Last Thursday, I attended Tim Hutchings’s ‘CyberBibles’ seminar, organised by Francesca Benatti for the Digital Humanities Research Network at the Open University (this is the same seminar series within which Ann Hewings and I spoke about the teaching of corpus linguistics a couple of months ago; like Ann and I, Tim is more of a social scientist than a humanist, but nobody seems to have complained so far about this dilution of things digitally humanistic). If you weren’t there, you missed a treat. On one level, this was an extraordinarily in-depth study of electronic reading and its differences from the reading of print, using a highly specific case study. On another level, the Bible will always be at the same time one of the most interesting possible case studies in textual culture and something rather more than a case study, regardless of whether you’re interested in the digital, print, or manuscript eras. On yet another level… no, this is just silly. I don’t have to say why it was an interesting topic; that should be obvious. And in any case, the current introductory preamble is in danger of overwhelming this entire blog article. Just read the rest, it won’t take long. It’s mostly tweets!
Context, context. In sympathy for those who couldn’t make it on Thursday, I thought I’d give live-tweeting a go (always one to try an academic fad!). However, I couldn’t get any signal, and my phone has problems with the university wifi system. Fortunately, I had the idea of live-tweeting with a time delay, scheduling my tweets 120 hours into the future. And here they are, because I always intended to use this blog as a way of writing up responses to other people’s research presentations, and these little 140-character notelets form a concise record of what I found most provocative in Tim’s talk. So, dissatisfied with merely missing the point of live-tweeting, I’m going to extract it completely and throw it out of the window.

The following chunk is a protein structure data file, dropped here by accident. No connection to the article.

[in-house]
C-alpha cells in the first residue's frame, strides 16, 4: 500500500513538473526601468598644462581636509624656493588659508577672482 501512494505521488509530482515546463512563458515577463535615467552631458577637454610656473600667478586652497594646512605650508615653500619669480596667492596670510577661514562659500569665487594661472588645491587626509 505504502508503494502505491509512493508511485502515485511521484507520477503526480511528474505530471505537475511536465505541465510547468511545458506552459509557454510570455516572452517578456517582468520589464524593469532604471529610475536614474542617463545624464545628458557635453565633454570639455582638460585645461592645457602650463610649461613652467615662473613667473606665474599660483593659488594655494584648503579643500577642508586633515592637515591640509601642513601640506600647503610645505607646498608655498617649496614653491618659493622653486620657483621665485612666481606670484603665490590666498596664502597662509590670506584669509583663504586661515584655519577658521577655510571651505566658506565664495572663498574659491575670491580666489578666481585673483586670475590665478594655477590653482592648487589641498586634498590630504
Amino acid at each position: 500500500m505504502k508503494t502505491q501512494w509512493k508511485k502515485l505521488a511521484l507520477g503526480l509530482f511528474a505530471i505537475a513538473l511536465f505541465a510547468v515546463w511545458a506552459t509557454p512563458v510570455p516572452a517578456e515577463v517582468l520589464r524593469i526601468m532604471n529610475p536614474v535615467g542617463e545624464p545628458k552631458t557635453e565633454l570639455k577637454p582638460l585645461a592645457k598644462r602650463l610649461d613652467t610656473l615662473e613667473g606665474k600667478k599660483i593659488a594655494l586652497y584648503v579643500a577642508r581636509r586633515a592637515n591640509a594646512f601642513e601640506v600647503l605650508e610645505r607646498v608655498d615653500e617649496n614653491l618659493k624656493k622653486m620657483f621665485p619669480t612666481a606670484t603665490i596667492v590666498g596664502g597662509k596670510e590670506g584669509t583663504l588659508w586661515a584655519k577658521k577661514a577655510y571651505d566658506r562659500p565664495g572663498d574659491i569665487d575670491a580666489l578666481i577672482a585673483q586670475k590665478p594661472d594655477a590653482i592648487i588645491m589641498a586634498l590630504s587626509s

Two further bits of contextual information necessary to understand these tweets are: (a) that the ‘CyberBibles’ Tim studies are not just Kindle or ePub editions of the Bible, but dedicated Bible apps (and in some cases, single-purpose Bible e-readers) with a huge range of features, often featuring multiple Bible translations as well as copious additional materials (for example, maps and virtual reality reconstructions), and (b) that Tim surveyed and interviewed users of these programs and devices as well as interviewing their creators and designers.
For those who missed it, I will be live-tweeting @tim_hutchings‘s @DH_OU talk on digital bibles with a time delay of exactly 120 hours.
— Daniel Allington (@dr_d_allington) 12:10 PM – September 24, 2013
Digital equivalents don’t replace traditional religious activities – except for paper Bible reading. (@tim_hutchings)
— Daniel Allington (@dr_d_allington) 1:08 PM – September 24, 2013
“Bible dipping” is a codex-based practice that Bible apps deliberately reject. Not “random verse” but “verse of the day”. (@tim_hutchings)
— Daniel Allington (@dr_d_allington) 1:11 PM – September 24, 2013
Most Bible apps “offer only those options… that Evangelical Christianity considers appropriate and beneficial.” (@tim_hutchings)
— Daniel Allington (@dr_d_allington) 1:16 PM September 24, 2013
Bible apps allow surveillance of reading, poten’ly other behav’r. Ethics depend on standpoint: some Christians welcome this (@tim_hutchings)
— Daniel Allington (@dr_d_allington) 1:18 PM September 24, 2013
Survey: “It’s wonderful because it’s like I’ve got someone looking over my shoulder.” But in interview, opinions more neg. (@tim_hutchings)
— Daniel Allington (@dr_d_allington) 1:22 PM September 24, 2013
Phones in church: where pastors have accommodated (e.g. “tweetable moments”) this was in recog that it was going on anyway. (@tim_hutchings)
— Daniel Allington (@dr_d_allington) 1:25 PM – September 24, 2013
Academics have exaggerated potential for access to new ideas through e-reading of bibles (but did same with politics etc). (@tim_hutchings)
— Daniel Allington (@dr_d_allington) 1:26 PM – September 24, 2013
Many res subjects emphasised negative aspects of e-reading the Bible (lost context, sequence) – despite doing it regularly. (@tim_hutchings)
— Daniel Allington (@dr_d_allington) 1:28 PM September 24, 2013
Regret over “loss of visible witness of faith”: holding a Bible MEANS something. Holding an iPad means something else. (@tim_hutchings)
— Daniel Allington (@dr_d_allington) 1:32 PM – September 24, 2013
The most bookmarked verses of the Bible are not those typically preached, nor those relating to major points of doctrine. (@tim_hutchings)
— Daniel Allington (@dr_d_allington) 1:41 PM – September 24, 2013
Rather, they are verses of reassurance, etc. (@tim_hutchings)
— Daniel Allington (@dr_d_allington) 1:42 PM – September 24, 2013
End of time-delayed live-tweeting of @tim_hutchings‘s @DH_OU seminar on digital bibles. Wish you’d been there?
— Daniel Allington (@dr_d_allington) 1:46 PM – September 24, 2013
If anyone's interested in my research on digital Bible-reading, @dr_d_allington not-quite-live-tweeted my @DH_OU talk today.
— Tim Hutchings (@tim_hutchings) 9:44 PM – September 24, 2013